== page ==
Provocative Therapy (PT) is a form of very brief client-centred counselling that uses humour as a therapeutic tool, developed by Dr Kaplan and Frank Farelly who have been interested in the health benefits of laughter and comedy and considers Provocative Therapy to be the cutting edge of the use of humour.
Provocative Therapy is a system of psychotherapy in which the therapist plays the devil's advocate, siding with the negative half of the client's ambivalence toward his life's goals, his relationships, work and the structures within which he lives.
The purpose of this therapy is to change the client. One of the therapist's main tools to implement this change is warm-hearted humour in its varied forms -- exaggeration, irony, self-deprecation, Daliesque absurdities, etc.
With a twinkle in his eye, a smile playing about his lips, and genially employing the style of affectionate banter between friends, the therapist uses humour both to sensitise and desensitise the client to problematic cognitive, affective, and behavioural patterns. This is the key to Provocative Therapy - jocular, whimsical, caring, supportive humour.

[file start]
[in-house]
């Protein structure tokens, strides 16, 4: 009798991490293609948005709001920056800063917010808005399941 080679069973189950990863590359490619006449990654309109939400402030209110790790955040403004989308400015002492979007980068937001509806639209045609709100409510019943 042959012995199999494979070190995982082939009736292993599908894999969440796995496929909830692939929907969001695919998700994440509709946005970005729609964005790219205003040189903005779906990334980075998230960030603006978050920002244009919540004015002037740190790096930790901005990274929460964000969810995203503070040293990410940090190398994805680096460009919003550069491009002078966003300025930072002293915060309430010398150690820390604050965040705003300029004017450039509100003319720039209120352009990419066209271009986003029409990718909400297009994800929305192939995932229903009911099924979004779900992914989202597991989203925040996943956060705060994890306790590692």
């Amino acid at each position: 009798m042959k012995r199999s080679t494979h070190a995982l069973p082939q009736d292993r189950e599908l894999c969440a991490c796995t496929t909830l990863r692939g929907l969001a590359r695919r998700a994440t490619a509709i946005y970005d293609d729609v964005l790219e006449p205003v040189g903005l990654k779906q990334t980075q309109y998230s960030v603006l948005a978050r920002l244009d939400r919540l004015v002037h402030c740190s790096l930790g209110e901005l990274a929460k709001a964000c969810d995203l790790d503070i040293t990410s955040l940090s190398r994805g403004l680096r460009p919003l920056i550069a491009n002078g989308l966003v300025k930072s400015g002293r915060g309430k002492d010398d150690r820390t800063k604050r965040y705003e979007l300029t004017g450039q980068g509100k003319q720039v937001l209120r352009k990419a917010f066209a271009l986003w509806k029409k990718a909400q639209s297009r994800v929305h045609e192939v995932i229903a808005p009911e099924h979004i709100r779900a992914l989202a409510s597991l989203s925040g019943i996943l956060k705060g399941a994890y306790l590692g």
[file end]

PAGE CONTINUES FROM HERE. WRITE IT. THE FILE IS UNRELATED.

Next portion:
The root meaning of provocative is pro + vocare, to "call out", and there are five different types of behaviours that are "called out" in the client in this approach. Every single interview with every single client does not elicit all five of these, but each interview with each client demonstrates at least some of these five.
The client, then, is provoked by the therapist to:
- Affirm his self-worth, both verbally and behaviourally.
- Assert himself appropriately both in task performances and relationships.
- Defend himself realistically.
- Engage in psycho-social reality testing and learn the necessary discriminations to respond adaptively. Global perceptions lead to global, stereotyped responses; differentiated perceptions lead to adaptive responses.
- Engage in risk-taking behaviours in personal relationships, especially communicating affection and vulnerability to significant others with immediacy as they are authentically experienced by the client. The most difficult words in relationships are often "I want you, I miss you, I care about you" - to commit oneself to others.
Sessions of Provocative Therapy are warm, caring, light-hearted and often great fun. Clients are not expected to 'book in' for more than one session at a time, although a course of 4 sessions can be particularly useful, and involves the additional benefit of the use of recording the sessions on audio and videotape. The tapes are then given to the client to watch at home. Listening to an audiotape or watching yourself on television can be very useful.
Source: Institute of Provocative Therapy
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